It’s definitely been a weird winter for most of us. Some areas got dumped on all season (we’re looking at you Washington state and Jackson), some places like California had record dry starts but then got really lucky (#MiracleMarch), and the East Coast saw unseen snowfall from nor’easter Quinn, delivering a few lucky resorts up to three feet in one day.
For some areas, though, it just never came at all. The San Juan Mountains, particularly in the southern reaches of the range, and the Sangre de Cristo Mountains are experiencing historic conditions, in the opposite way. Southwest Colorado’s snowpack has been barely above half on historic averages.
As a result of the terribly dry season, some of the area’s resorts have had to turn the lifts off early. In the past week alone, the southern San Juans have seen the closure of Colorado’s Wolf Creek Ski resort, which received 227” compared to last year’s 430”, and Taos Ski Valley of the Sangre de Cristo mountains in New Mexico which had to close as the result of a statewide drought.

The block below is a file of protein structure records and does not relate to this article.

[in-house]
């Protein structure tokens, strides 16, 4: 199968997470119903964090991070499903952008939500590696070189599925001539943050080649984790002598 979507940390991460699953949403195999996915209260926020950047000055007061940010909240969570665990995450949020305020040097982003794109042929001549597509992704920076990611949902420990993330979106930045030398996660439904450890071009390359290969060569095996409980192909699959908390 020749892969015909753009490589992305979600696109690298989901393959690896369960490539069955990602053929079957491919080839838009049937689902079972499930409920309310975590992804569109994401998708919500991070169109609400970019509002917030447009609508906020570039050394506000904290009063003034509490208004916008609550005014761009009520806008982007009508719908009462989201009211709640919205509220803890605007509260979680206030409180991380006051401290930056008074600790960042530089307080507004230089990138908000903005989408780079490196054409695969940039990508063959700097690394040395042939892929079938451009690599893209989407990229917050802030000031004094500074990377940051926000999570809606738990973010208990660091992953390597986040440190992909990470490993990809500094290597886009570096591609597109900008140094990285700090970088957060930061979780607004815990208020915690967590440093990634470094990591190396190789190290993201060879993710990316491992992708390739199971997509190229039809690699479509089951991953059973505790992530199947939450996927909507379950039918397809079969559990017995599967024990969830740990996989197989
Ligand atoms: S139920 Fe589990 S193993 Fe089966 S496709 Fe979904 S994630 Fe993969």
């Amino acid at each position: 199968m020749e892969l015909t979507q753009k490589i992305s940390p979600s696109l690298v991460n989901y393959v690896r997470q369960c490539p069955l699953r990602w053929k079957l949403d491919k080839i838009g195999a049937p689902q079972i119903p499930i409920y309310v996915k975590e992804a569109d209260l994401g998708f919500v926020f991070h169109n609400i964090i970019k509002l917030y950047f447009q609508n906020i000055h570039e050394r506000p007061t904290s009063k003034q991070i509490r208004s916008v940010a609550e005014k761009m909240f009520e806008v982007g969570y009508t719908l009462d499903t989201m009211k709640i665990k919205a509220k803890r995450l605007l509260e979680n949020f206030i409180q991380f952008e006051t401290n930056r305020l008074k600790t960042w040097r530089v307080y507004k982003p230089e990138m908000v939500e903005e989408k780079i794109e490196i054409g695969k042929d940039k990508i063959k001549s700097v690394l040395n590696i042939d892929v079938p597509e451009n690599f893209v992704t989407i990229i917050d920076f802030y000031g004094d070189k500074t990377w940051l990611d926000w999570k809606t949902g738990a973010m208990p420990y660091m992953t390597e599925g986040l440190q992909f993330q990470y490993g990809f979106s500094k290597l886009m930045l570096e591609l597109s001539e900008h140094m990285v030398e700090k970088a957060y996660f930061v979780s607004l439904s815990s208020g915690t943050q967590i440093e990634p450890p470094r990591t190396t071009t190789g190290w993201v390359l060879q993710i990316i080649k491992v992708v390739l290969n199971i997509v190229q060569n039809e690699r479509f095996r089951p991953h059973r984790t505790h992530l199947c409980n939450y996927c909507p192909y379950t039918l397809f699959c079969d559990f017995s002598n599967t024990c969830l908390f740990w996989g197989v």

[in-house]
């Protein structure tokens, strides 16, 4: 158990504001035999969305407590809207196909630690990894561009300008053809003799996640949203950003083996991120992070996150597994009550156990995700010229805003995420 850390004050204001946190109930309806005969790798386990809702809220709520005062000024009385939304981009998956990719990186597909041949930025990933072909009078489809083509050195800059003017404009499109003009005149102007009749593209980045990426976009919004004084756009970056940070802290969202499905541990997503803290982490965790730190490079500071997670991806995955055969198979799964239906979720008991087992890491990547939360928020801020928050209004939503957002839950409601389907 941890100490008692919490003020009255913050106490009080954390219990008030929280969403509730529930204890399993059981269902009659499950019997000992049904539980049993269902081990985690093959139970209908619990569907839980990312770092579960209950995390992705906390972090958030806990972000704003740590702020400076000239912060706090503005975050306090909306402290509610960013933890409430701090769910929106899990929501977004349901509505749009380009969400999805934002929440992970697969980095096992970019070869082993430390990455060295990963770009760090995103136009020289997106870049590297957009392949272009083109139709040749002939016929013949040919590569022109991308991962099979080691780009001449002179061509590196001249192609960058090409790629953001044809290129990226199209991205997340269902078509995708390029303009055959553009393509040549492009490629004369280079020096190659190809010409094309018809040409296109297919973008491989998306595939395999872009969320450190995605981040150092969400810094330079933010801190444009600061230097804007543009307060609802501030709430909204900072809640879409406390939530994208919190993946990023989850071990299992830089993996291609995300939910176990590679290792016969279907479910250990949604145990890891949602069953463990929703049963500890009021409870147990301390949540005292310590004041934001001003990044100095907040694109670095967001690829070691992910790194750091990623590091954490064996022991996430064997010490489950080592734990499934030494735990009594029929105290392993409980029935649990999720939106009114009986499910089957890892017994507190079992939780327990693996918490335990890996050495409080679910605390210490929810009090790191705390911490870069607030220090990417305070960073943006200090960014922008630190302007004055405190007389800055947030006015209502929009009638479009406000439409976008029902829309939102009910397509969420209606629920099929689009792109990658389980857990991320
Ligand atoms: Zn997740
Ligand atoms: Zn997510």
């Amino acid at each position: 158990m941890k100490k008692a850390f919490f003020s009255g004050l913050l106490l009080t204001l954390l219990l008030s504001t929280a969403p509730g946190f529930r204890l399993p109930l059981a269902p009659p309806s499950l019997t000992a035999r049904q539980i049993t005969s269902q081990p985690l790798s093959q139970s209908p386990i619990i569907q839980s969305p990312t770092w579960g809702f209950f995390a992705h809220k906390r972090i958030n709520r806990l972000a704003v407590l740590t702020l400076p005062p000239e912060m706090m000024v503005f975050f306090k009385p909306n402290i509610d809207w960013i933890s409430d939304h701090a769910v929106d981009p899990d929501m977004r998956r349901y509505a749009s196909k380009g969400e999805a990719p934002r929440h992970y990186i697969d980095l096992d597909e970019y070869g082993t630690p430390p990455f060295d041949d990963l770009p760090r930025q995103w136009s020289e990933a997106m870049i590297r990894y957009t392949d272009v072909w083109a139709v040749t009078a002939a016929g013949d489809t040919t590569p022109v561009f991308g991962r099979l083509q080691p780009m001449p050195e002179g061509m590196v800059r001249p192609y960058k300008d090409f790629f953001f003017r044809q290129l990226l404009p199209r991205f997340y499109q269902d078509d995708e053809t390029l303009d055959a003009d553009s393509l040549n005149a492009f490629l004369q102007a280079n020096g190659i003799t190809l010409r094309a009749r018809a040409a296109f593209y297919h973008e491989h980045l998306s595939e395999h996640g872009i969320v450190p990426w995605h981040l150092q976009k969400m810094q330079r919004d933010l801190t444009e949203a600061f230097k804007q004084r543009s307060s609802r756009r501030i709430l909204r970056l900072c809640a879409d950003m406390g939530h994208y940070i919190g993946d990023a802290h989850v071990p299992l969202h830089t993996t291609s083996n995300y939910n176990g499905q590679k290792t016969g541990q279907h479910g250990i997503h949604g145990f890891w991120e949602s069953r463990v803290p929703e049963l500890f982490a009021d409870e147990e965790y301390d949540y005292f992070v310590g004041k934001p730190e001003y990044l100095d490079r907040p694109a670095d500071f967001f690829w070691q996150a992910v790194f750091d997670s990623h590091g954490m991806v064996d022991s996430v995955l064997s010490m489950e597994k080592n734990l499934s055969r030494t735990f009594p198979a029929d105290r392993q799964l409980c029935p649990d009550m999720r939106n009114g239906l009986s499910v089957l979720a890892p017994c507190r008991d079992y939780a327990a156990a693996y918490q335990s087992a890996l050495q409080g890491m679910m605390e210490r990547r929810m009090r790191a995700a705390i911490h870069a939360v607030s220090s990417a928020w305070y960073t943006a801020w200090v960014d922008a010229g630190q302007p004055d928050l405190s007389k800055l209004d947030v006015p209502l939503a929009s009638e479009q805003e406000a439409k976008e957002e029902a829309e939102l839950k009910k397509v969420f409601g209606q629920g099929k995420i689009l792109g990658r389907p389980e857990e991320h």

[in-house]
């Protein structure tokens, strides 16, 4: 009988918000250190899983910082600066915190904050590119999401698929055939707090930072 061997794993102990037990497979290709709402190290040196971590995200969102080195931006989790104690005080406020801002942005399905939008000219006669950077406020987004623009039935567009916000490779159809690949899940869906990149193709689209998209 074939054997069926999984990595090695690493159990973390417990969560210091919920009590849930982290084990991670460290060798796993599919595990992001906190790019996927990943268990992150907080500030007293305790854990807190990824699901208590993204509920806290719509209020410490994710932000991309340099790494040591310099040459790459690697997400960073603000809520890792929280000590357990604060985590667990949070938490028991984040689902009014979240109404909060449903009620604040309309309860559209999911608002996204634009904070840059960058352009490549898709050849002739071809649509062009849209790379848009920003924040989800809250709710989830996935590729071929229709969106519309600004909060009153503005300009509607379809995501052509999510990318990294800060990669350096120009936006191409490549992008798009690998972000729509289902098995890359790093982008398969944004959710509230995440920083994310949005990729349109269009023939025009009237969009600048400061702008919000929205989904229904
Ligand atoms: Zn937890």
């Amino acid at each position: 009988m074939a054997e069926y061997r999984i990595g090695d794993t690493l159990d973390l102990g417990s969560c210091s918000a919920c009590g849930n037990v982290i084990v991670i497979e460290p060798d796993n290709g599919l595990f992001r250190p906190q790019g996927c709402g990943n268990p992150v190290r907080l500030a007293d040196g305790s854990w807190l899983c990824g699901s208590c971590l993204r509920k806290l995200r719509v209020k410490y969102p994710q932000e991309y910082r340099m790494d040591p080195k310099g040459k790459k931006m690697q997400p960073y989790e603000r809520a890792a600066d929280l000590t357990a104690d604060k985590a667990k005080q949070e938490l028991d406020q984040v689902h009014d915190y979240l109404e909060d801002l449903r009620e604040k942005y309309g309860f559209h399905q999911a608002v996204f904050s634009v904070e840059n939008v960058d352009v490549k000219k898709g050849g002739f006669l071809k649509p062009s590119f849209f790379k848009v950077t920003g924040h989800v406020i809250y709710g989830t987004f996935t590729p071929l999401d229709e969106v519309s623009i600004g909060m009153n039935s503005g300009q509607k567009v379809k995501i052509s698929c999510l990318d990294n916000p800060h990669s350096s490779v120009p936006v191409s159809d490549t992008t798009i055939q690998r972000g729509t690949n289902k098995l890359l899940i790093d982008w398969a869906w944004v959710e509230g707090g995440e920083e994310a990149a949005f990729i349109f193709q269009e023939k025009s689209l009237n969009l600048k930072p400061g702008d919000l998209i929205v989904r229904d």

Per historical averages, Taos Ski Valley typically sees around 300” of snowfall during any given season. This year, the resort received a paltry 78”. According to officials at the resort, that number represents an all-time low.
“From all the record keeping we’ve had from the past 60 years, [the snowpack is] definitely the lowest we’ve seen,” a spokeswoman from Taos Ski Valley explained.
“Usually we get a lot more than we did, definitely by mid-February and March we started seeing more snow come down—but it was so late in the season,” the spokeswoman added.
Over the last five years, annual snowfall average has been 161.8” for the resort, so Taos Ski Valley wasn’t caught completely by surprise. Over the past few years, the resort has had to invest in efficient and sustainable snowmaking, which paid off this season.